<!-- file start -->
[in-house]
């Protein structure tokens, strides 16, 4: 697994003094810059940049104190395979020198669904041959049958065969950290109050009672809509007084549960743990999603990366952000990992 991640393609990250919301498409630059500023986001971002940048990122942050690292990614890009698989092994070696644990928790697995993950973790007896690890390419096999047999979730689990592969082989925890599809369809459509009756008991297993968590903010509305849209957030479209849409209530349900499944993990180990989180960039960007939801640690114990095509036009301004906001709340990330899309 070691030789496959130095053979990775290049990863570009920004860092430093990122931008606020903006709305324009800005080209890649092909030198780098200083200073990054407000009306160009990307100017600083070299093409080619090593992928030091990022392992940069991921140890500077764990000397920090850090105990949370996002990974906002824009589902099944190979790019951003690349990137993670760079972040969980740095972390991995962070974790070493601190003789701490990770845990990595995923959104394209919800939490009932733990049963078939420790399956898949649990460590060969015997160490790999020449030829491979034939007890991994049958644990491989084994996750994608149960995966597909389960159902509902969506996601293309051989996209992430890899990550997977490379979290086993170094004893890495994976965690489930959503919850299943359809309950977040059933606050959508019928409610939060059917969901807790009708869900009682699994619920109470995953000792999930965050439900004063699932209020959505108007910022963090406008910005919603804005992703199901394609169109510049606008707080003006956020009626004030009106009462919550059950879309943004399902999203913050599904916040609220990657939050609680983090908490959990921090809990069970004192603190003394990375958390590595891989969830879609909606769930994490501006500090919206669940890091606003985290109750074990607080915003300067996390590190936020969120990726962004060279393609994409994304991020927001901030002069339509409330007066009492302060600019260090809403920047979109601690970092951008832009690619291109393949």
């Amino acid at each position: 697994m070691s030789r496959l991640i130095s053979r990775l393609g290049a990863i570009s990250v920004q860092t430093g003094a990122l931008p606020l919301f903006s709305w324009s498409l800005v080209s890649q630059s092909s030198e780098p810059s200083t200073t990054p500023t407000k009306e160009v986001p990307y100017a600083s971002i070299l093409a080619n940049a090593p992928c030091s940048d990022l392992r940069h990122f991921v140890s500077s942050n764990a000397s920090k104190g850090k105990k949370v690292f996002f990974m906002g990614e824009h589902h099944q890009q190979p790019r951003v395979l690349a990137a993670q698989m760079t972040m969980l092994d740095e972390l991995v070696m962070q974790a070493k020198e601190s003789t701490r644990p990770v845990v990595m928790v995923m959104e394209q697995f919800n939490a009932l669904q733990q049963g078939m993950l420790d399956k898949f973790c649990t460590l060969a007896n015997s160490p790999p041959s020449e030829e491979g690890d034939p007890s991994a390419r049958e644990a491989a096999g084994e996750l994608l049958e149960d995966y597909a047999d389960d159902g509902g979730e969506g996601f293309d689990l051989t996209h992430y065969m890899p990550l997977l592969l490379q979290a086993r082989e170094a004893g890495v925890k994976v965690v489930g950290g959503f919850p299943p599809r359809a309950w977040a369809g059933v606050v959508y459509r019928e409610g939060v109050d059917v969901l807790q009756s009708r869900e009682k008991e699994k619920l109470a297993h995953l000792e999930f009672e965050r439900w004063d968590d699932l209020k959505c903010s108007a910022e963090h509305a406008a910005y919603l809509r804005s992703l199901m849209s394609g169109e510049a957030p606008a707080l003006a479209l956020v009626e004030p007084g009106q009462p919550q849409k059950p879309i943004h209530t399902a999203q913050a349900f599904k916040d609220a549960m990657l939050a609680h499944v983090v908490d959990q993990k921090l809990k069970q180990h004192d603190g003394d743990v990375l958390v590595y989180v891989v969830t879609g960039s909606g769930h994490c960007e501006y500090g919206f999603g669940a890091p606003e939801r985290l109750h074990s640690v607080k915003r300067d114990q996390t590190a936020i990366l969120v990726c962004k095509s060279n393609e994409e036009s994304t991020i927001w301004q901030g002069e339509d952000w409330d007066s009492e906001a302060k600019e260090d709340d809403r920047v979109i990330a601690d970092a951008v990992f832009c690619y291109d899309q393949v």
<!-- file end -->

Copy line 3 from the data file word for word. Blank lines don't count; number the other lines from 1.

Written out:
């Amino acid at each position: 697994m070691s030789r496959l991640i130095s053979r990775l393609g290049a990863i570009s990250v920004q860092t430093g003094a990122l931008p606020l919301f903006s709305w324009s498409l800005v080209s890649q630059s092909s030198e780098p810059s200083t200073t990054p500023t407000k009306e160009v986001p990307y100017a600083s971002i070299l093409a080619n940049a090593p992928c030091s940048d990022l392992r940069h990122f991921v140890s500077s942050n764990a000397s920090k104190g850090k105990k949370v690292f996002f990974m906002g990614e824009h589902h099944q890009q190979p790019r951003v395979l690349a990137a993670q698989m760079t972040m969980l092994d740095e972390l991995v070696m962070q974790a070493k020198e601190s003789t701490r644990p990770v845990v990595m928790v995923m959104e394209q697995f919800n939490a009932l669904q733990q049963g078939m993950l420790d399956k898949f973790c649990t460590l060969a007896n015997s160490p790999p041959s020449e030829e491979g690890d034939p007890s991994a390419r049958e644990a491989a096999g084994e996750l994608l049958e149960d995966y597909a047999d389960d159902g509902g979730e969506g996601f293309d689990l051989t996209h992430y065969m890899p990550l997977l592969l490379q979290a086993r082989e170094a004893g890495v925890k994976v965690v489930g950290g959503f919850p299943p599809r359809a309950w977040a369809g059933v606050v959508y459509r019928e409610g939060v109050d059917v969901l807790q009756s009708r869900e009682k008991e699994k619920l109470a297993h995953l000792e999930f009672e965050r439900w004063d968590d699932l209020k959505c903010s108007a910022e963090h509305a406008a910005y919603l809509r804005s992703l199901m849209s394609g169109e510049a957030p606008a707080l003006a479209l956020v009626e004030p007084g009106q009462p919550q849409k059950p879309i943004h209530t399902a999203q913050a349900f599904k916040d609220a549960m990657l939050a609680h499944v983090v908490d959990q993990k921090l809990k069970q180990h004192d603190g003394d743990v990375l958390v590595y989180v891989v969830t879609g960039s909606g769930h994490c960007e501006y500090g919206f999603g669940a890091p606003e939801r985290l109750h074990s640690v607080k915003r300067d114990q996390t590190a936020i990366l969120v990726c962004k095509s060279n393609e994409e036009s994304t991020i927001w301004q901030g002069e339509d952000w409330d007066s009492e906001a302060k600019e260090d709340d809403r920047v979109i990330a601690d970092a951008v990992f832009c690619y291109d899309q393949v």